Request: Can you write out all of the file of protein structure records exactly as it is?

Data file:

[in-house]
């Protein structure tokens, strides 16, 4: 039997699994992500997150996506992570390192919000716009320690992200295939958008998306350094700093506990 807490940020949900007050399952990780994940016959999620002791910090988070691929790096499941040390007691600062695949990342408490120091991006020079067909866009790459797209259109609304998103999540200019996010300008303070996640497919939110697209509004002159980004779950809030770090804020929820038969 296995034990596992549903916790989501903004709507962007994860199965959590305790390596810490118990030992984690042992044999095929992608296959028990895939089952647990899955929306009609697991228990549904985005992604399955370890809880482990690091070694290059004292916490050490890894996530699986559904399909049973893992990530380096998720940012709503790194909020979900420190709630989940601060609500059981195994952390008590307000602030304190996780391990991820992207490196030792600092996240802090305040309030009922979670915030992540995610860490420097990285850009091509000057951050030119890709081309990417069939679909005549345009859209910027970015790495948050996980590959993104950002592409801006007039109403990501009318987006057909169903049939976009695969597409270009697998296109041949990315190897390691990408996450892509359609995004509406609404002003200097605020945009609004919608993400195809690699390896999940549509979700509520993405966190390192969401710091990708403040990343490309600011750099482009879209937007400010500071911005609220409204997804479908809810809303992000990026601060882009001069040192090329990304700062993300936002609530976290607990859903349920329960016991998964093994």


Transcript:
[in-house]
């Protein structure tokens, strides 16, 4: 039997699994992500997150996506992570390192919000716009320690992200295939958008998306350094700093506990 807490940020949900007050399952990780994940016959999620002791910090988070691929790096499941040390007691600062695949990342408490120091991006020079067909866009790459797209259109609304998103999540200019996010300008303070996640497919939110697209509004002159980004779950809030770090804020929820038969 296995034990596992549903916790989501903004709507962007994860199965959590305790390596810490118990030992984690042992044999095929992608296959028990895939089952647990899955929306009609697991228990549904985005992604399955370890809880482990690091070694290059004292916490050490890894996530699986559904399909049973893992990530380096998720940012709503790194909020979900420190709630989940601060609500059981195994952390008590307000602030304190996780391990991820992207490196030792600092996240802090305040309030009922979670915030992540995610860490420097990285850009091509000057951050030119890709081309990417069939679909005549345009859209910027970015790495948050996980590959993104950002592409801006007039109403990501009318987006057909169903049939976009695969597409270009697998296109041949990315190897390691990408996450892509359609995004509406609404002003200097605020945009609004919608993400195809690699390896999940549509979700509520993405966190390192969401710091990708403040990343490309600011750099482009879209937007400010500071911005609220409204997804479908809810809303992000990026601060882009001069040192090329990304700062993300936002609530976290607990859903349920329960016991998964093994």